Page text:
The company also says the system will learn your habits over time and intelligently push functions that it thinks you’ll want access to at any given time. For example, if the car knows that you usually like to turn the seat massage on after the gym, it’ll present the massage module on the screen’s top “layer” after, well, you’ve been to the gym. Alternatively, if the EQS recognizes that you always call your mistress every time you approach a specific hotel, the car might just bring that phone contact up on the screen as a suggestion whenever you’re in the area even, if your spouse happens to be in the passenger seat. So. Y’know, be careful with that.




    When asked about the privacy implications of all of this, Mercedes told The Drive that things the car learns about a given driver profile’s habits will always be stored inside the car itself and not on Merc’s servers. As a downside, the AI learnings will not carry over if you decide to transfer your driver profile to a subsequent or additional Mercedes vehicle as your system settings would.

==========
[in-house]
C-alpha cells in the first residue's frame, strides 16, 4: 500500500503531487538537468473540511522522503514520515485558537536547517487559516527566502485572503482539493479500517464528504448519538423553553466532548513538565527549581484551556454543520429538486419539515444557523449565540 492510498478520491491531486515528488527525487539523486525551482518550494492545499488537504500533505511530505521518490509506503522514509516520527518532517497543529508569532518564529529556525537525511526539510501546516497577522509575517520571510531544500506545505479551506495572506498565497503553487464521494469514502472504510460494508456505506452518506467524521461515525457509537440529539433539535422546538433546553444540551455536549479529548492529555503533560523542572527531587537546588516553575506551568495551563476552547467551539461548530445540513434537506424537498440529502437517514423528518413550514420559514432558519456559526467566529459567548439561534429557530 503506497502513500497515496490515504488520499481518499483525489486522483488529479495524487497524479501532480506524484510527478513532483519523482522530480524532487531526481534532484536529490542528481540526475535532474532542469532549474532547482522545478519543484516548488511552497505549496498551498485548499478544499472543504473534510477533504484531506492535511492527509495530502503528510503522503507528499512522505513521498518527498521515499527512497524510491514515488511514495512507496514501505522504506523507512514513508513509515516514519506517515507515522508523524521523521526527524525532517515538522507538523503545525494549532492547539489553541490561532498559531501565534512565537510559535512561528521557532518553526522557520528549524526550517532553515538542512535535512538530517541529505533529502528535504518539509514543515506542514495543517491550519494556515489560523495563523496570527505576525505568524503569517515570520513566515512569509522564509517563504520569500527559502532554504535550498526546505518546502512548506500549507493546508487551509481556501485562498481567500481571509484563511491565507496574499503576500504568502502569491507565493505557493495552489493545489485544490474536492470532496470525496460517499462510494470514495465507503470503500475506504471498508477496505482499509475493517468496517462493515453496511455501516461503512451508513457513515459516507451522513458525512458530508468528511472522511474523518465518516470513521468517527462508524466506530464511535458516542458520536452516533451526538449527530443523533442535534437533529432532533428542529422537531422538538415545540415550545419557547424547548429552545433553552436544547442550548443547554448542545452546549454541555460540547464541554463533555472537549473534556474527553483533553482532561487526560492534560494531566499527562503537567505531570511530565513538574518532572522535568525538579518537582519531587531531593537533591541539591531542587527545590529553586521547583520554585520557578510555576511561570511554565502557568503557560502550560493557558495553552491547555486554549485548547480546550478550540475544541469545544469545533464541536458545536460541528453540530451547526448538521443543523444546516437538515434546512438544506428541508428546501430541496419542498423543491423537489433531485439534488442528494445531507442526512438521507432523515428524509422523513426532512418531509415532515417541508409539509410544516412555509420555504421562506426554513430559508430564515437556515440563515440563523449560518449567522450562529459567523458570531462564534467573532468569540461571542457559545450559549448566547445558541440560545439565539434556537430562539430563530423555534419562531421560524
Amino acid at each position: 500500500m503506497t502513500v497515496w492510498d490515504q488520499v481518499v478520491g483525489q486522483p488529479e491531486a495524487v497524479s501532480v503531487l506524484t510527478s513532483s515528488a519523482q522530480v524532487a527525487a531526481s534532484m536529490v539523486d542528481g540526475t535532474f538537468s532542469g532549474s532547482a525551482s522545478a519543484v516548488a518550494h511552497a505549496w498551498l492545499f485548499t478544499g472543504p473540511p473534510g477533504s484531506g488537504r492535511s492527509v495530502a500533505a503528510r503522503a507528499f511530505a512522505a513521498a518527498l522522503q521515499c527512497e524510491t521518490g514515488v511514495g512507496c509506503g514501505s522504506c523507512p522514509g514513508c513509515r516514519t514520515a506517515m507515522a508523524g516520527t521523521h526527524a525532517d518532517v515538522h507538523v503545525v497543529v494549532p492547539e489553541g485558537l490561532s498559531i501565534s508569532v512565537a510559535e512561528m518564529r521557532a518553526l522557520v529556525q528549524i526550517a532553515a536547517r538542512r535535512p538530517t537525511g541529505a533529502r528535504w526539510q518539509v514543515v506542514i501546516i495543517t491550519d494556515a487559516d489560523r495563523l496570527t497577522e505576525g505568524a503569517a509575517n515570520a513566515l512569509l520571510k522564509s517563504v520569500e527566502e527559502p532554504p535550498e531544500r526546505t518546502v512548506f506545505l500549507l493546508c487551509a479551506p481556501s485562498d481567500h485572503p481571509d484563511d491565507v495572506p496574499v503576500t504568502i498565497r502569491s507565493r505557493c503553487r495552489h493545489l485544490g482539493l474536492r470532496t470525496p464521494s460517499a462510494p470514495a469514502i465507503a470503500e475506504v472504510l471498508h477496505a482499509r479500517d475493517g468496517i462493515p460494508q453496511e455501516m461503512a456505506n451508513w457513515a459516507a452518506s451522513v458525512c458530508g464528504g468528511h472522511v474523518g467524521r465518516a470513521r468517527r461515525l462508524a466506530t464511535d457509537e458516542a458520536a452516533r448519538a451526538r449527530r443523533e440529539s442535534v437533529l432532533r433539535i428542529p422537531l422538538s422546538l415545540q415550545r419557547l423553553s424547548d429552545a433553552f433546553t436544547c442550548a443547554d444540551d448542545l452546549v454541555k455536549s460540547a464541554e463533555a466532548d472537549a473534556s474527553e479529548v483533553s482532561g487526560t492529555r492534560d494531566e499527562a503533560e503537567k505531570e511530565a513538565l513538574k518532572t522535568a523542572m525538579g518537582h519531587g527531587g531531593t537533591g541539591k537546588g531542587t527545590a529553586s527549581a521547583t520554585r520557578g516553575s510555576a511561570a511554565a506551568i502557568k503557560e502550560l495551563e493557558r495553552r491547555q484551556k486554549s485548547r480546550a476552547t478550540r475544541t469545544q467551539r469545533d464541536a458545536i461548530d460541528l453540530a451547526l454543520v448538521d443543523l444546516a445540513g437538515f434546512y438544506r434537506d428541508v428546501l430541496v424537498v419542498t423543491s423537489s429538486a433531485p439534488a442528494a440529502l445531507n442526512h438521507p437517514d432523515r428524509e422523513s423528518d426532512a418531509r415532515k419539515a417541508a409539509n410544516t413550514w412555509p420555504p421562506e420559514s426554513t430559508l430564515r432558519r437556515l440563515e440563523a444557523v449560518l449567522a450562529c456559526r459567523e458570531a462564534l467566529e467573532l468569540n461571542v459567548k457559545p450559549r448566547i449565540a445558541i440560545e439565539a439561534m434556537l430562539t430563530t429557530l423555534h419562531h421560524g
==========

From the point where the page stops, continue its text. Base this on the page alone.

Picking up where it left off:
Unfortunately, I did not really have enough time to test how well the EQS could anticipate my daily needs. But even discounting that whole shebang, there really aren’t many built-in infotainment systems out there that are better at being infotainment systems than Apple CarPlay and Android Auto but, lo and behold, Mercedes has pulled it off with MBUX’s Hyperscreen setup. 

    Granted, CarPlay is on board, freakin’ huge, and there to use if you’d like, but because the stock system is so much more advanced, using the phone-mirroring tech in this car feels a bit like buying an expensive Blu-ray player back in the day only to watch DVDs. (For our younger readers, Blu-rays and DVDs are how your parents watched Netflix before Netflix.)

    Oh, and the actual display quality—as in resolution, color accuracy, response—is first-rate but that was always kind of a gimme.

    All of that said, the Hyperscreen is only standard on the 580 and optional on the 450+, so those with philosophical objections against a dashboard made almost entirely of pixels can opt for a base 450+, where a more modest screen resembling the one in the gas S-Class can be found.